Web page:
Sunday, November 19, 2006

My Top albums of 2006 - a bit early

Just about a year ago I wrote this post in which I considered what I had listened to the most over the past year. Since that was about a year ago I thought I'd give it a try for 2006 even though it's a little early. Again, I'm not calling these the best albums of the year, just the ones that actually spent the most time spinning in my player.

This is proving to be a lot tougher than I thought since my listening this year has been all over the map. Few albums have spent extended time in my player and those that have came out in 2005, U2's How to Dismantle and Atomic Bomb and McCartney's Chaos and Creation in the Backyard.

Plus it seems that I actually bought a lot fewer albums this year. But, be that as it may, here are the ones that have jumped out at me a little.
  • Hem's album Funnel Cloud has to be near the top of my list. I reviewed it here. It's beautiful and soothing - something I've needed with my schedule. And, truth be told, even though their previous album, Eveningland, is not a 2006 release I only discovered them this year thanks to Bethany and I took it with me on my ipod to India where I listened to it a few times.
  • Say I Am You by the Weepies has been a lot of fun but it just sounds like a lightweight album and I can't really put it on the top of my list. But then again, it continues to stay in the car and get listened to.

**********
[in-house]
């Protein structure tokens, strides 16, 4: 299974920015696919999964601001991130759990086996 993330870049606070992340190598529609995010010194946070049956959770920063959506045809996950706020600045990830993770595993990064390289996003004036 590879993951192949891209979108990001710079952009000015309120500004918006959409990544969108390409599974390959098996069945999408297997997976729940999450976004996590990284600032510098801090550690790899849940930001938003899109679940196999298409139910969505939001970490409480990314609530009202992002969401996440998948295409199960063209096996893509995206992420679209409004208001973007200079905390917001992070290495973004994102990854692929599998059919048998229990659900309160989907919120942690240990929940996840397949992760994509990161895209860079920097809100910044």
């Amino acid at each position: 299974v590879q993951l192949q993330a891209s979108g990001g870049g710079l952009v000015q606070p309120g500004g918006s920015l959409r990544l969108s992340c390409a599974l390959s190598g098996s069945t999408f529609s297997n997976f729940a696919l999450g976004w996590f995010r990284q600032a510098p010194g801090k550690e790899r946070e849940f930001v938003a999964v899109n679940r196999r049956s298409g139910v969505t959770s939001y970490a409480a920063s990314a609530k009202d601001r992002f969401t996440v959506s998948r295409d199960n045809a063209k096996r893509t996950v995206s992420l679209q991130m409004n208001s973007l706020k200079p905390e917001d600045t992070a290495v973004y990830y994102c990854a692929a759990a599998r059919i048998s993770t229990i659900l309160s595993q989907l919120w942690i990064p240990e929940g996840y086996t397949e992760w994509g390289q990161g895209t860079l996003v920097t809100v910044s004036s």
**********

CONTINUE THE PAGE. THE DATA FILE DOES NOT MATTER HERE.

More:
• McCartney's latest classical album, Ecce Cor Meum, has had remarkable staying power in my car, usually a lousy place to listen to music with a wide dynamic range. But it has been there ever since I bought it and I really like it. (see my review)
  • Sandra McCracken's two albums, The Builder and the Architect (see my review) and Gravity|Love (which I really liked in my review this year and still like) are wonderful. The first one also made to trip to India with me, and served as a wonderful reminder of what was still true even though I was on the other side of the world.
  • And speaking of India, Anoushka Shankar's Rise is a great mix of traditional Indian sitar music and western ideas which makes it remarkably listenable for a Midwestern American like me. Way cool.
  • Finally, though, the winner is probably - Jars of Clay's Good Monsters. It's a great album (here is what I wrote when it came out) and continues to surprise me. They rocked in concert this weekend at Calvin. It ranks with their very best stuff.
So, there it is. I haven't had the Who's Endless Wire or Eric Clapton and J.J. Cale's Road to Escondido long enough to figure out if they will spend a lot of time in my player yet although Endless Wire continues to grow on me. I just got the new Clapton so it's too early to tell anything on that one. Plus, the Beatles' Love comes out Tuesday so that will undoubtedly spend a lot of time there. So, between my ipod and my commute I've spent a lot of time listening. This is how some of that time has been spent.

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